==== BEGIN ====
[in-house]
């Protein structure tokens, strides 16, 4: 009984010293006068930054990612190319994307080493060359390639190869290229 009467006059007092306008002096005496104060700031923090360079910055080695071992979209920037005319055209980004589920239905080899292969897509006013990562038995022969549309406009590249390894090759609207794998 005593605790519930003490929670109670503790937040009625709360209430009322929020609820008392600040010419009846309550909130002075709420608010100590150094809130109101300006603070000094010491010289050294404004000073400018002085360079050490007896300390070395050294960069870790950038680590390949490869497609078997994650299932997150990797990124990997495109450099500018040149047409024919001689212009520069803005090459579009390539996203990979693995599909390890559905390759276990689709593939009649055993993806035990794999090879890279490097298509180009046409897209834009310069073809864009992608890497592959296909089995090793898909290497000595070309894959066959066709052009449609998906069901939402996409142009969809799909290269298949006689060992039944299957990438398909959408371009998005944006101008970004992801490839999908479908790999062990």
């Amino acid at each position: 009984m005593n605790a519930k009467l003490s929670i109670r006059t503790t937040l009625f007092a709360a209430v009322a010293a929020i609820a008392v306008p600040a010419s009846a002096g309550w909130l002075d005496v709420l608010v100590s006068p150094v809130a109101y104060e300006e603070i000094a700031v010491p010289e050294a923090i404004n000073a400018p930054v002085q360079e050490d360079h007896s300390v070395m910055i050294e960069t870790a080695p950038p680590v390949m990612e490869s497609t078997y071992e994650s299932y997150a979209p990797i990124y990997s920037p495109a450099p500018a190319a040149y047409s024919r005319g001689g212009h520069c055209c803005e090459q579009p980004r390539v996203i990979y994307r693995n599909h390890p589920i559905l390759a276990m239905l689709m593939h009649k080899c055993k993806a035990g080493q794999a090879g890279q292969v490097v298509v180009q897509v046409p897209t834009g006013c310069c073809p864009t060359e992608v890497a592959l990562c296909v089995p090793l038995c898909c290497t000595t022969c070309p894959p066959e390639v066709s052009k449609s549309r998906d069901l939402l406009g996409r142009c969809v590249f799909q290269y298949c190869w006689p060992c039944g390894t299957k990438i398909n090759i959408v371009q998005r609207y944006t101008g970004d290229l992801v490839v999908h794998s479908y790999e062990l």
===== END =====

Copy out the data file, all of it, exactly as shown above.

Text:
[in-house]
């Protein structure tokens, strides 16, 4: 009984010293006068930054990612190319994307080493060359390639190869290229 009467006059007092306008002096005496104060700031923090360079910055080695071992979209920037005319055209980004589920239905080899292969897509006013990562038995022969549309406009590249390894090759609207794998 005593605790519930003490929670109670503790937040009625709360209430009322929020609820008392600040010419009846309550909130002075709420608010100590150094809130109101300006603070000094010491010289050294404004000073400018002085360079050490007896300390070395050294960069870790950038680590390949490869497609078997994650299932997150990797990124990997495109450099500018040149047409024919001689212009520069803005090459579009390539996203990979693995599909390890559905390759276990689709593939009649055993993806035990794999090879890279490097298509180009046409897209834009310069073809864009992608890497592959296909089995090793898909290497000595070309894959066959066709052009449609998906069901939402996409142009969809799909290269298949006689060992039944299957990438398909959408371009998005944006101008970004992801490839999908479908790999062990």
């Amino acid at each position: 009984m005593n605790a519930k009467l003490s929670i109670r006059t503790t937040l009625f007092a709360a209430v009322a010293a929020i609820a008392v306008p600040a010419s009846a002096g309550w909130l002075d005496v709420l608010v100590s006068p150094v809130a109101y104060e300006e603070i000094a700031v010491p010289e050294a923090i404004n000073a400018p930054v002085q360079e050490d360079h007896s300390v070395m910055i050294e960069t870790a080695p950038p680590v390949m990612e490869s497609t078997y071992e994650s299932y997150a979209p990797i990124y990997s920037p495109a450099p500018a190319a040149y047409s024919r005319g001689g212009h520069c055209c803005e090459q579009p980004r390539v996203i990979y994307r693995n599909h390890p589920i559905l390759a276990m239905l689709m593939h009649k080899c055993k993806a035990g080493q794999a090879g890279q292969v490097v298509v180009q897509v046409p897209t834009g006013c310069c073809p864009t060359e992608v890497a592959l990562c296909v089995p090793l038995c898909c290497t000595t022969c070309p894959p066959e390639v066709s052009k449609s549309r998906d069901l939402l406009g996409r142009c969809v590249f799909q290269y298949c190869w006689p060992c039944g390894t299957k990438i398909n090759i959408v371009q998005r609207y944006t101008g970004d290229l992801v490839v999908h794998s479908y790999e062990l």